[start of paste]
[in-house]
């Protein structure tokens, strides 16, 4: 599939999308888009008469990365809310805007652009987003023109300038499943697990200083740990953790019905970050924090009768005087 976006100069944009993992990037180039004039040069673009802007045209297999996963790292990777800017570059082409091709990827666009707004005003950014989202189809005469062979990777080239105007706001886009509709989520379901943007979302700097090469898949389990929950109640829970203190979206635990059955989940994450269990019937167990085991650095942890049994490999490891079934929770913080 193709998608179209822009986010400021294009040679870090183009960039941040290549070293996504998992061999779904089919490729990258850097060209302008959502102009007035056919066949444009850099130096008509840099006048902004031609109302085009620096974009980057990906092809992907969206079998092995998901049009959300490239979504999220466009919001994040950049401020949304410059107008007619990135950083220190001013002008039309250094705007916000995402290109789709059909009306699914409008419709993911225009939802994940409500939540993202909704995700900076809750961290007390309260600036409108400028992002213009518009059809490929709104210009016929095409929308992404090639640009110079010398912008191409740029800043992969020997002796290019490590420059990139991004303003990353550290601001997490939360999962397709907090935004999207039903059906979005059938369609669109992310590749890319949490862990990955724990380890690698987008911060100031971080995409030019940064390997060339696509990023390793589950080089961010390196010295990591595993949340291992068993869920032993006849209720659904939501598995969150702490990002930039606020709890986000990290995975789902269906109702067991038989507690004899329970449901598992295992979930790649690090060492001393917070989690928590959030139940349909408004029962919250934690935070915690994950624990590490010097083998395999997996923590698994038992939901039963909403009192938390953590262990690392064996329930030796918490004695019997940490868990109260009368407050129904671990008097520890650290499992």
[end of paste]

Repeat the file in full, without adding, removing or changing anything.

[in-house]
């Protein structure tokens, strides 16, 4: 599939999308888009008469990365809310805007652009987003023109300038499943697990200083740990953790019905970050924090009768005087 976006100069944009993992990037180039004039040069673009802007045209297999996963790292990777800017570059082409091709990827666009707004005003950014989202189809005469062979990777080239105007706001886009509709989520379901943007979302700097090469898949389990929950109640829970203190979206635990059955989940994450269990019937167990085991650095942890049994490999490891079934929770913080 193709998608179209822009986010400021294009040679870090183009960039941040290549070293996504998992061999779904089919490729990258850097060209302008959502102009007035056919066949444009850099130096008509840099006048902004031609109302085009620096974009980057990906092809992907969206079998092995998901049009959300490239979504999220466009919001994040950049401020949304410059107008007619990135950083220190001013002008039309250094705007916000995402290109789709059909009306699914409008419709993911225009939802994940409500939540993202909704995700900076809750961290007390309260600036409108400028992002213009518009059809490929709104210009016929095409929308992404090639640009110079010398912008191409740029800043992969020997002796290019490590420059990139991004303003990353550290601001997490939360999962397709907090935004999207039903059906979005059938369609669109992310590749890319949490862990990955724990380890690698987008911060100031971080995409030019940064390997060339696509990023390793589950080089961010390196010295990591595993949340291992068993869920032993006849209720659904939501598995969150702490990002930039606020709890986000990290995975789902269906109702067991038989507690004899329970449901598992295992979930790649690090060492001393917070989690928590959030139940349909408004029962919250934690935070915690994950624990590490010097083998395999997996923590698994038992939901039963909403009192938390953590262990690392064996329930030796918490004695019997940490868990109260009368407050129904671990008097520890650290499992």